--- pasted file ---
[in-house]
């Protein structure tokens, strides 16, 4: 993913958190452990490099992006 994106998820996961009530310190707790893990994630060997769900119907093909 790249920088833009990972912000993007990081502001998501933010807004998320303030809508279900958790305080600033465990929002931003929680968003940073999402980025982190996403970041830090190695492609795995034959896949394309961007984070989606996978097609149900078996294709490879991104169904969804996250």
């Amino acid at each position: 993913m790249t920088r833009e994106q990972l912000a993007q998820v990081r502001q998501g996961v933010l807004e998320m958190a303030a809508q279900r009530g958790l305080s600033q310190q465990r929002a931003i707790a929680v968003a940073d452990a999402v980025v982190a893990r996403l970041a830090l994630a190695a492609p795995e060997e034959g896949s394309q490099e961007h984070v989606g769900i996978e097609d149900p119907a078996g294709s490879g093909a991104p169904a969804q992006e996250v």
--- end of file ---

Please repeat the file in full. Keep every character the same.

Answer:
[in-house]
């Protein structure tokens, strides 16, 4: 993913958190452990490099992006 994106998820996961009530310190707790893990994630060997769900119907093909 790249920088833009990972912000993007990081502001998501933010807004998320303030809508279900958790305080600033465990929002931003929680968003940073999402980025982190996403970041830090190695492609795995034959896949394309961007984070989606996978097609149900078996294709490879991104169904969804996250």
């Amino acid at each position: 993913m790249t920088r833009e994106q990972l912000a993007q998820v990081r502001q998501g996961v933010l807004e998320m958190a303030a809508q279900r009530g958790l305080s600033q310190q465990r929002a931003i707790a929680v968003a940073d452990a999402v980025v982190a893990r996403l970041a830090l994630a190695a492609p795995e060997e034959g896949s394309q490099e961007h984070v989606g769900i996978e097609d149900p119907a078996g294709s490879g093909a991104p169904a969804q992006e996250v």